Following a very bumpy year 2020 with a decline in stock markets in March 2020 of around 30% and a pick-up of valuations to new highs within a short time of around 6 months, it seems difficult to make any projections for the coming year 2021 at all. At the end of the year 2020 for example the German DAX index has reached an amazing near all-time high above 13.700 points in the midst of the Covid-19 pandemic.
But interestingly, almost all analysts and economists are still in a positive mood and even the estimates for GDP growth and equity valuations 12 months from now are very positive and closely aligned. This unanimous position is unusual at the turn of the year and offers two ways of dealing with it: Either you follow the crowd - expecting the experts to be correct and the markets to follow the self-fulfilling-prophecy pattern.
Or – alternatively - you decide to see the unanimous attitude as suspicious and use it as a counter-indicator.
What are reasonable arguments in this context ?
Of course, there is the outlook of reaching herd immunity following vaccination and a return to a more normal life during the next year 2021. Let us simply assume the vaccines are working and the logistical challenges of rolling them out are handled well. Then economic and social life will return to a more active status, probably in the second half of the year. The mere expectation of things getting better will trigger spending and investment already in the first half of 2021. So, the global economy is likely to grow and in combination with more cheap money and continuing high liquidity levels the stock markets would continue to be fueled with the “drugs” they need…
Behind this reasoning there is not only the hope for a ‘things-get-better’ assumption, that seems to be quite realistic. There is also the ‘things-will-be-almost-as-before’ assumption which is more difficult to accept. Entire industries have been devastated and not all of them are likely to come back to their previous strength. Also, there are clearly more large and small bankruptcies to come following the Covid-19 pandemic. For example, nobody expects business or touristic travel to resume at a pre-Covid-19 level. Now digital conferencing companies are probably very likely to continue growing instead, but in terms of manpower and investments these will never compensate the loss on the side of the traditional industry. Just this one example underpins that the ongoing restructuring of the way we live and work will dampen employment, consumer spending, material investing and GDP growth in this transition period for an unknown duration. Countries and economies that were already in a restructuring mode before the pandemic shock are likely to dive more - or to take more time before entering a normal growth path again. To some investors stock prices seemed to be high already before COVID - now, imagine company results at the end of 2021 are significantly off analyst estimates and you spot serious risk out there.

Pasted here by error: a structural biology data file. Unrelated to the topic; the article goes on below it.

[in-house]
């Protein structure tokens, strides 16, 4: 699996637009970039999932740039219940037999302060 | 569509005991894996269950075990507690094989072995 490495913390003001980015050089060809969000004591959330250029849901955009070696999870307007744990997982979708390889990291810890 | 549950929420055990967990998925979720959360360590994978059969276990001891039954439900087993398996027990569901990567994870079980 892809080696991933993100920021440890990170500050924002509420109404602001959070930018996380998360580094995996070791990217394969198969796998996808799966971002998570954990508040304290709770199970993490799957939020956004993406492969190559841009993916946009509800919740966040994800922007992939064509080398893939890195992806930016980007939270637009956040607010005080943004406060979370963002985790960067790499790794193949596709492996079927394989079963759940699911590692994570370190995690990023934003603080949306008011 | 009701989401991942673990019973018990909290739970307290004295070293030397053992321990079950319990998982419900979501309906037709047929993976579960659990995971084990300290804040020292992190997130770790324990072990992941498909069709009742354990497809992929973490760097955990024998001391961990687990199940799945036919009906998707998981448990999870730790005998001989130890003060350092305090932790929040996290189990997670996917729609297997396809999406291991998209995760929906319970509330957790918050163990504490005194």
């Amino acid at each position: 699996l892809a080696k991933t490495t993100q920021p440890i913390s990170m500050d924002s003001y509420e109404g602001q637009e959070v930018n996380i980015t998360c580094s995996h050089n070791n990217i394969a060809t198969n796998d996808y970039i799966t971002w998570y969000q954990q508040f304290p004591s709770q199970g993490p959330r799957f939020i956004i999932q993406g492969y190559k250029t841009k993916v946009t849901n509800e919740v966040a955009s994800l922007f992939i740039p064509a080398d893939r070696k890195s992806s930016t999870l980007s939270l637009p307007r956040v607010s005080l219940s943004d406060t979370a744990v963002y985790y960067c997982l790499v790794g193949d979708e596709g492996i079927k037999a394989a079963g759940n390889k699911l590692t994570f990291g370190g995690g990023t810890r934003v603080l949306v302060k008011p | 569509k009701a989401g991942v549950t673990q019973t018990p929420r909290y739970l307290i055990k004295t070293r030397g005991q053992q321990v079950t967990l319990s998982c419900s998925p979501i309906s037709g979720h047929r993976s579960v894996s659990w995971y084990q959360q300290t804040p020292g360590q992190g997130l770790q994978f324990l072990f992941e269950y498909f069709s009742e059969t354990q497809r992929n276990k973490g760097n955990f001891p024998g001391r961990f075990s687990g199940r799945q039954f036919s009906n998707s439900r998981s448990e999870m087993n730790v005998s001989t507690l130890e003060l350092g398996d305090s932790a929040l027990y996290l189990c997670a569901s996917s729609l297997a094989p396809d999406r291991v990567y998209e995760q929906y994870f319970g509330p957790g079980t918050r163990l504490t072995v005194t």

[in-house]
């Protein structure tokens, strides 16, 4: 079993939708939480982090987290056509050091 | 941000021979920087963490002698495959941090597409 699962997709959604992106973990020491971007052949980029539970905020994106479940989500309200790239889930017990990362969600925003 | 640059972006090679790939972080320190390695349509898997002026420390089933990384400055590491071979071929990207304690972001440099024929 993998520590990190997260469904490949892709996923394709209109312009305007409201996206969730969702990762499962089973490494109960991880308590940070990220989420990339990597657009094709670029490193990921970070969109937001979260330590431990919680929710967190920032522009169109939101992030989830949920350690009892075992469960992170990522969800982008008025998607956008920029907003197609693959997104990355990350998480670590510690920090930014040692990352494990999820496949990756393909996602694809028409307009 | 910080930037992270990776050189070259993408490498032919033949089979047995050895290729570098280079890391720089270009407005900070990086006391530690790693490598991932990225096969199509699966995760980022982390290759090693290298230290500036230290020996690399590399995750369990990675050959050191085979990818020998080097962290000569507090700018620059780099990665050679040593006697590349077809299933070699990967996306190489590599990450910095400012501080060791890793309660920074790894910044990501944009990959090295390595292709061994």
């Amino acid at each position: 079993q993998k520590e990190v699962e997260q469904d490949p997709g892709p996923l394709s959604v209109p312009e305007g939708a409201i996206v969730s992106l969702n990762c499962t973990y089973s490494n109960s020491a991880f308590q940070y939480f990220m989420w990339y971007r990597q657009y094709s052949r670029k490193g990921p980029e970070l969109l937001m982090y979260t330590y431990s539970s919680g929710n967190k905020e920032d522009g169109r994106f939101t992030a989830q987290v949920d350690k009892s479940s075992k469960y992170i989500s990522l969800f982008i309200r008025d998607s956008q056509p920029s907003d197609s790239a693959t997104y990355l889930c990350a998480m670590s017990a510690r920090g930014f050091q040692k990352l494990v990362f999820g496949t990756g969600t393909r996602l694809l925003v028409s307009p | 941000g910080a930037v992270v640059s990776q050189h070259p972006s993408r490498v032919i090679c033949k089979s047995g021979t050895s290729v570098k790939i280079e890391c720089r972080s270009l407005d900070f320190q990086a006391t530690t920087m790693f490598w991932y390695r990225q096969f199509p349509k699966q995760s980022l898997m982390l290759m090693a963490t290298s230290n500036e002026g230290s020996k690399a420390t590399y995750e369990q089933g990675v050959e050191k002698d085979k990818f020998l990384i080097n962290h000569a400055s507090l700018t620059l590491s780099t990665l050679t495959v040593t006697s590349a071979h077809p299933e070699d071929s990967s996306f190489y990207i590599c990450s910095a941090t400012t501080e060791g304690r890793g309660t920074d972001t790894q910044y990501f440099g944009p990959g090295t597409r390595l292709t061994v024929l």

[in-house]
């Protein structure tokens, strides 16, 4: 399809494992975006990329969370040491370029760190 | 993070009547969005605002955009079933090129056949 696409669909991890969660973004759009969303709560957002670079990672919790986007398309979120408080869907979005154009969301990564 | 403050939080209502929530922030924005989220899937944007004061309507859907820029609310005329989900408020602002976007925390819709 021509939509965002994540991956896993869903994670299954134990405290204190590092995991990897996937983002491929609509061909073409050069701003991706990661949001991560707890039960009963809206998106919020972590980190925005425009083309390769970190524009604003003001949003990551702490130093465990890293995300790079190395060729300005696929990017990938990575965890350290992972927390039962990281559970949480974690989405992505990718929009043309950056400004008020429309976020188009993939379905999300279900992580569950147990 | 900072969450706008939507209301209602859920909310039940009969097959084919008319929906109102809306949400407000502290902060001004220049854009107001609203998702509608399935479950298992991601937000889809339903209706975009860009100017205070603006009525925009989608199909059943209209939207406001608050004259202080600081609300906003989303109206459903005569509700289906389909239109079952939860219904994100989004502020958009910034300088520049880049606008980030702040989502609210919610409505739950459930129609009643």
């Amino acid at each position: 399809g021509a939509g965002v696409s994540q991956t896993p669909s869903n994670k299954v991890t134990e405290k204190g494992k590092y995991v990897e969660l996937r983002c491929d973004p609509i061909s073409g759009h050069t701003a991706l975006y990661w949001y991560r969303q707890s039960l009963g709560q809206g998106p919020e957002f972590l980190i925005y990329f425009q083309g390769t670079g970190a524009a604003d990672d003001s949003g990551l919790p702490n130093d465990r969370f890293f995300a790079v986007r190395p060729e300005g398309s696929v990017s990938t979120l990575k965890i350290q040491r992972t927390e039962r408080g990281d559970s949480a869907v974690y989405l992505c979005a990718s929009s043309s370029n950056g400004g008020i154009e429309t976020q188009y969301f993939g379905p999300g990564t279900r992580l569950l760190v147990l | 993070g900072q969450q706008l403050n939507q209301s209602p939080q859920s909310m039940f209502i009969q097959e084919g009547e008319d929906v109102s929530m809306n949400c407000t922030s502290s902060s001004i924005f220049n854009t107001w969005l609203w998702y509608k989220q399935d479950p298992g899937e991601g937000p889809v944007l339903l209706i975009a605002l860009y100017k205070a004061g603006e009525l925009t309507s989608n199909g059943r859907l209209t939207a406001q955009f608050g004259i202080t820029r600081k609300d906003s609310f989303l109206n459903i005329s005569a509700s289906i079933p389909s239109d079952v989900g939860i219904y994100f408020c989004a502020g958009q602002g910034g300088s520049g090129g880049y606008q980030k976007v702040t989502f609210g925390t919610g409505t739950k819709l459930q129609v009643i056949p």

There is also the ‘financial-markets-will-stay-in-post-Lehman-pattern’ assumption. This means money is cheap, central banks buy everything nobody else wants to buy at any given price, public debt continues to rise to unthinkable zillion-levels and financial repression (negative real interest rates) helps governments to get by with it. It may well work this way for the short term. But patterns never hold forever and change often comes from where nobody expects it. Just a few thoughts on this:
Nothing of this may come true. We have merely listed these scenarios in order to make only one thing clear: Markets are never a one-way street, so be aware of black swans in the future.
How should investors prepare for the current scenario?
First of all, get your understanding of risk up to date. Look at overall and holistic risk for your entire wealth (you may use the BeeWyzer robustness indicator, if you have not already done so: get a free download on www.beewyzer.com).
Define your (maximum) risk budget and possibly invest it into real assets that are likely to be boosted by post-pandemic trends. But look for exit horizons that are not too far out in the future.
Invest liquid assets in a flexible way that has risk management measures integrated from the start. Use protective hedging tools or risk-adjusted management techniques. And keep some liquidity: if analysts turn out to be wrong, you will be there to benefit from it, when markets correct downwards. Manage liquidity in an innovative way in order to get some return on it, e.g. via put options sold on stocks that would fit your portfolio. Think out of the box but do only things you understand. That should do for the moment.
Have a look at this chart:
Source: Berenberg Economics, Joh. Berenberg, Gossler & Co. KG, Hamburg
The concept of reversion to the mean expresses the experience, that discrepancies, that are way off historical boundaries tend to get back to normal. On this chart you have three options for reversion to the mean: GDP goes up, Equities come down or the curves move towards each other and meet somewhere in the middle. Did you notice, that only one of these scenarios shows a bullish stock market? Two out of three ain’t bad….